5th Day: For Salesian Brothers, Sisters and Priests
O Saint John Bosco,
you founded the Salesian Society
and the Institute of the Daughters of Mary Help of Christians
for the continuation and extension of the work on behalf of young people.
Pray for all your sons and daughters,
the members of these two religious families that,
inspired by your example and imbued with your spirit
they may be faithful to their religious consecration
and steadfast in the Salesian mission.
Through your intercession
may God grant me the following grace
(mention your request)
so that together with the sons and daughters
of your religious families
I may assist and help all especially young people.
Thought for the Day – 26 January – The Memorial of Sts Timothy and Titus, Disciples and Companions of the Apostle Paul and Bishops of the Catholic Church
Timothy was comparatively young for the work he was doing. Several references seem to indicate that he was timid. And one of Paul’s most frequently quoted lines was addressed to him: “Stop drinking only water but have a little wine for the sake of your stomach and your frequent illnesses” (1 Timothy 5:23).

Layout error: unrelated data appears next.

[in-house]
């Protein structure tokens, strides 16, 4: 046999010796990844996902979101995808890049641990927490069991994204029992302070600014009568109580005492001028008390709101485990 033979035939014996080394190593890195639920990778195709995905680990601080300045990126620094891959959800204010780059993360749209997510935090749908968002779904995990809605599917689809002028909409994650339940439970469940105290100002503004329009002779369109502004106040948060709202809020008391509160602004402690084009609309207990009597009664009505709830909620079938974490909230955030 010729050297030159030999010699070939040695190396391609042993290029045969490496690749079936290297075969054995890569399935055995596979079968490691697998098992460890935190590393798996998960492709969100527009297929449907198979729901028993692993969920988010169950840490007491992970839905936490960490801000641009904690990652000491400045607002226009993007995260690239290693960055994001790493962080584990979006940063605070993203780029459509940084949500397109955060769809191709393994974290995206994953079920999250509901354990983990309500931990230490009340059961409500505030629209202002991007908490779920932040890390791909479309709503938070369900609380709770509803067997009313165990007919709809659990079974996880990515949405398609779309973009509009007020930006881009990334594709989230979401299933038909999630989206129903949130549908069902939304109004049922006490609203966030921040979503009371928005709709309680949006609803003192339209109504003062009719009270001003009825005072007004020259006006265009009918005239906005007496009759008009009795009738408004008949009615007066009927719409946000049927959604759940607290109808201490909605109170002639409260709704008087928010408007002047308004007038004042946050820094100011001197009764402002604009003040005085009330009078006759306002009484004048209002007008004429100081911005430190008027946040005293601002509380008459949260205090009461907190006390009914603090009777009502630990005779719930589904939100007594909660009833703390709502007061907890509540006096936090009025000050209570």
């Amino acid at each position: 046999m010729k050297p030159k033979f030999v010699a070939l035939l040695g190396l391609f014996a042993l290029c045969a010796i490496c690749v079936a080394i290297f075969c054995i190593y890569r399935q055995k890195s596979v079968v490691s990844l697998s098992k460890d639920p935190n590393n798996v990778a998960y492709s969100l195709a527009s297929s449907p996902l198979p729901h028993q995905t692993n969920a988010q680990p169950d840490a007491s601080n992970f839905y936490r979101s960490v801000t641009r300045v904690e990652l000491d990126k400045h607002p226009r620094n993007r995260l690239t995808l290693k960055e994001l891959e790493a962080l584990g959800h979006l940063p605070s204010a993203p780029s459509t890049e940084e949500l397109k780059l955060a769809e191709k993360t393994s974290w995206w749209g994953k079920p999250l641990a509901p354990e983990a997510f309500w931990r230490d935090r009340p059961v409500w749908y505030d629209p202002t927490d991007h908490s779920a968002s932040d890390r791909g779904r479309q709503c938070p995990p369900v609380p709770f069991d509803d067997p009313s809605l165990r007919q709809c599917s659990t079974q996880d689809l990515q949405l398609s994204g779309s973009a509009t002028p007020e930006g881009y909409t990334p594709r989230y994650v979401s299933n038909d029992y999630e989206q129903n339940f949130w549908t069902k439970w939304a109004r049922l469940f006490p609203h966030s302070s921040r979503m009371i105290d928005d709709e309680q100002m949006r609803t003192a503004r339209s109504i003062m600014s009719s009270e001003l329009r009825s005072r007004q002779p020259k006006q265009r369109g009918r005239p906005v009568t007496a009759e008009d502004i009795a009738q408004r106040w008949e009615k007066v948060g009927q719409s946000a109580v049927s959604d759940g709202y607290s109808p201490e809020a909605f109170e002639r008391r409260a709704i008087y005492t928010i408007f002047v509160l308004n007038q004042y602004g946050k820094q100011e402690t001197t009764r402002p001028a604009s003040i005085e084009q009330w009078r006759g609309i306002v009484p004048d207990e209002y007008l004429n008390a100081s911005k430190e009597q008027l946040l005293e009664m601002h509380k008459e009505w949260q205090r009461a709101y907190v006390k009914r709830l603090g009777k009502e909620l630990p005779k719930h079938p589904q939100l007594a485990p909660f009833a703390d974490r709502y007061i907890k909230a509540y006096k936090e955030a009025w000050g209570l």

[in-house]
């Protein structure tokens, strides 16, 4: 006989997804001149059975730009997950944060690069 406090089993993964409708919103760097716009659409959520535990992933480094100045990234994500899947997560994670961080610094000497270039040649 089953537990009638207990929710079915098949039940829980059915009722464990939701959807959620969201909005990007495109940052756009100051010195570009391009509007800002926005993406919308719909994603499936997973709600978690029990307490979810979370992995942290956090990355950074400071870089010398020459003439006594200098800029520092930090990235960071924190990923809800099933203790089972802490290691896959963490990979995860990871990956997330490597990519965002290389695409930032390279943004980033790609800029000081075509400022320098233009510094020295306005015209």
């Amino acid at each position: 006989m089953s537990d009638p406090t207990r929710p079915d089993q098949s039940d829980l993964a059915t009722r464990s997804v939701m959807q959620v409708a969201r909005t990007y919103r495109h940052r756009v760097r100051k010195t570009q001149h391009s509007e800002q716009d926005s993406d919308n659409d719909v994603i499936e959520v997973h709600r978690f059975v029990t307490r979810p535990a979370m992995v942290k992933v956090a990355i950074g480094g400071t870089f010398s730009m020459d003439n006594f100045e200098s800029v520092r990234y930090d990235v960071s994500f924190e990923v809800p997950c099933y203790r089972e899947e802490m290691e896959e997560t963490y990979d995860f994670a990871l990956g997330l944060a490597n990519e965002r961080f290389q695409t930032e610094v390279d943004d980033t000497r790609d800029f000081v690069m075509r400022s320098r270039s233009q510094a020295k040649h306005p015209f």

Titus has the distinction of being a close friend and disciple of Paul as well as a fellow missionary. He was Greek, apparently from Antioch. Even though Titus was a Gentile, Paul would not let him be forced to undergo circumcision at Jerusalem. Titus is seen as a peacemaker, administrator, great friend. Paul’s second letter to Corinth affords an insight into the depth of his friendship with Titus and the great fellowship they had in preaching the gospel.
In Timothy and Titus, we get another glimpse of life in the early Church – great zeal in the apostolate, great communion in Christ, great friendship. Yet always there is the problem of human nature and the unglamorous details of daily life, the need for charity and patience in “quarrels with others, fears within myself,” as Paul says. Through it all, the love of Christ sustained them.
After his experience with Jesus Christ, Paul realised that he was not alone on the road to salvation. Jesus Christ has already accomplished salvation for us. In faith and Baptism, Christians receive the grace of the Holy Spirit, who is our constant guide. The Holy Spirit helps us to live in relationship with God and others.
And so, we too, are always sustained by the love of Christ!
One Minute Reflection – 26 January – The Memorial of Sts Timothy and Titus, Disciples and Companions of the Apostle Paul and Bishops of the Catholic Church
“And he said to them, “The harvest is plentiful but the labourers are few, pray therefore the Lord of the harvest to send out labourers into his harvest. Go your way, behold, I send you out as lambs in the midst of wolves.”...Luke 10:2-3